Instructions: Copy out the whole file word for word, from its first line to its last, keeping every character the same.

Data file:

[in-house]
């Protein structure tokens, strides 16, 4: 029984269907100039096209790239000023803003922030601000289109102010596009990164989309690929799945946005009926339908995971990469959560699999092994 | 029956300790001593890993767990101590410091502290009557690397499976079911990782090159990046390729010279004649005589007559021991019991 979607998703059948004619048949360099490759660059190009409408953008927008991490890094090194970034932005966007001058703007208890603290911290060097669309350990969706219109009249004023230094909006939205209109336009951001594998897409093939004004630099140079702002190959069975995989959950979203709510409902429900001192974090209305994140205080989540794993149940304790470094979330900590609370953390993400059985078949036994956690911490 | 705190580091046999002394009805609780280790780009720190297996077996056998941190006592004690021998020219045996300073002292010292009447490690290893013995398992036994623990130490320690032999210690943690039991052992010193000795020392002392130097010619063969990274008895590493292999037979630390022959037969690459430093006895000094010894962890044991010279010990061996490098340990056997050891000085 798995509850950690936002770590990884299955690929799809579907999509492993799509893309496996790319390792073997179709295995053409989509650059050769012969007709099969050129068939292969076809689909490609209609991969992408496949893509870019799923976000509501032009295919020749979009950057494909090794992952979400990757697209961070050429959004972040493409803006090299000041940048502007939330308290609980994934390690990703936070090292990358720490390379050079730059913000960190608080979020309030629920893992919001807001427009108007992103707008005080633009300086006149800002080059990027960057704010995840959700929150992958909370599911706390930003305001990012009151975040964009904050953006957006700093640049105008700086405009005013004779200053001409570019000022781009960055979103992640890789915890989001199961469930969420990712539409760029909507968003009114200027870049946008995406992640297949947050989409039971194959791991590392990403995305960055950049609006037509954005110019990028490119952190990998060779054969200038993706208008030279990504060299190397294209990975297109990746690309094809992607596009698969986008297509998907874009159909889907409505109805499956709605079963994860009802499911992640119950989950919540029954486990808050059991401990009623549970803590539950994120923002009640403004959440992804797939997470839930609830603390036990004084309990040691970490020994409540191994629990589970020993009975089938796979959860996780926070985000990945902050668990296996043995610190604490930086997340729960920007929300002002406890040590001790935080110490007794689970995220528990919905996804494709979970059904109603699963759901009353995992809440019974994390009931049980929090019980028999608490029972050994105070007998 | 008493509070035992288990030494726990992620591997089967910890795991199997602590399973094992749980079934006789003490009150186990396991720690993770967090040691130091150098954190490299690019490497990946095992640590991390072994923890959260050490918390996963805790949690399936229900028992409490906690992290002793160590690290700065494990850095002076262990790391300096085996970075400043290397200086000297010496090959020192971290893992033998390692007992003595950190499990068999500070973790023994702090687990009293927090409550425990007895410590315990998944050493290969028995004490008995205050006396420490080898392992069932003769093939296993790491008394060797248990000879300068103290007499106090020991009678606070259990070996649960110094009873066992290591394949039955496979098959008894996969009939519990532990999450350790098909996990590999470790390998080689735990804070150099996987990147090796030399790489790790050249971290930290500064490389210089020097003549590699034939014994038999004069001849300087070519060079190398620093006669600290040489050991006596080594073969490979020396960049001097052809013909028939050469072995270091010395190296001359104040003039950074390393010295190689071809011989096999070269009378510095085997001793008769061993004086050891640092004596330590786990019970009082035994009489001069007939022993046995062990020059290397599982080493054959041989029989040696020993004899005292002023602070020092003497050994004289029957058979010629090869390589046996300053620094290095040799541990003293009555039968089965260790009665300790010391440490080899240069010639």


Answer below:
[in-house]
């Protein structure tokens, strides 16, 4: 029984269907100039096209790239000023803003922030601000289109102010596009990164989309690929799945946005009926339908995971990469959560699999092994 | 029956300790001593890993767990101590410091502290009557690397499976079911990782090159990046390729010279004649005589007559021991019991 979607998703059948004619048949360099490759660059190009409408953008927008991490890094090194970034932005966007001058703007208890603290911290060097669309350990969706219109009249004023230094909006939205209109336009951001594998897409093939004004630099140079702002190959069975995989959950979203709510409902429900001192974090209305994140205080989540794993149940304790470094979330900590609370953390993400059985078949036994956690911490 | 705190580091046999002394009805609780280790780009720190297996077996056998941190006592004690021998020219045996300073002292010292009447490690290893013995398992036994623990130490320690032999210690943690039991052992010193000795020392002392130097010619063969990274008895590493292999037979630390022959037969690459430093006895000094010894962890044991010279010990061996490098340990056997050891000085 798995509850950690936002770590990884299955690929799809579907999509492993799509893309496996790319390792073997179709295995053409989509650059050769012969007709099969050129068939292969076809689909490609209609991969992408496949893509870019799923976000509501032009295919020749979009950057494909090794992952979400990757697209961070050429959004972040493409803006090299000041940048502007939330308290609980994934390690990703936070090292990358720490390379050079730059913000960190608080979020309030629920893992919001807001427009108007992103707008005080633009300086006149800002080059990027960057704010995840959700929150992958909370599911706390930003305001990012009151975040964009904050953006957006700093640049105008700086405009005013004779200053001409570019000022781009960055979103992640890789915890989001199961469930969420990712539409760029909507968003009114200027870049946008995406992640297949947050989409039971194959791991590392990403995305960055950049609006037509954005110019990028490119952190990998060779054969200038993706208008030279990504060299190397294209990975297109990746690309094809992607596009698969986008297509998907874009159909889907409505109805499956709605079963994860009802499911992640119950989950919540029954486990808050059991401990009623549970803590539950994120923002009640403004959440992804797939997470839930609830603390036990004084309990040691970490020994409540191994629990589970020993009975089938796979959860996780926070985000990945902050668990296996043995610190604490930086997340729960920007929300002002406890040590001790935080110490007794689970995220528990919905996804494709979970059904109603699963759901009353995992809440019974994390009931049980929090019980028999608490029972050994105070007998 | 008493509070035992288990030494726990992620591997089967910890795991199997602590399973094992749980079934006789003490009150186990396991720690993770967090040691130091150098954190490299690019490497990946095992640590991390072994923890959260050490918390996963805790949690399936229900028992409490906690992290002793160590690290700065494990850095002076262990790391300096085996970075400043290397200086000297010496090959020192971290893992033998390692007992003595950190499990068999500070973790023994702090687990009293927090409550425990007895410590315990998944050493290969028995004490008995205050006396420490080898392992069932003769093939296993790491008394060797248990000879300068103290007499106090020991009678606070259990070996649960110094009873066992290591394949039955496979098959008894996969009939519990532990999450350790098909996990590999470790390998080689735990804070150099996987990147090796030399790489790790050249971290930290500064490389210089020097003549590699034939014994038999004069001849300087070519060079190398620093006669600290040489050991006596080594073969490979020396960049001097052809013909028939050469072995270091010395190296001359104040003039950074390393010295190689071809011989096999070269009378510095085997001793008769061993004086050891640092004596330590786990019970009082035994009489001069007939022993046995062990020059290397599982080493054959041989029989040696020993004899005292002023602070020092003497050994004289029957058979010629090869390589046996300053620094290095040799541990003293009555039968089965260790009665300790010391440490080899240069010639």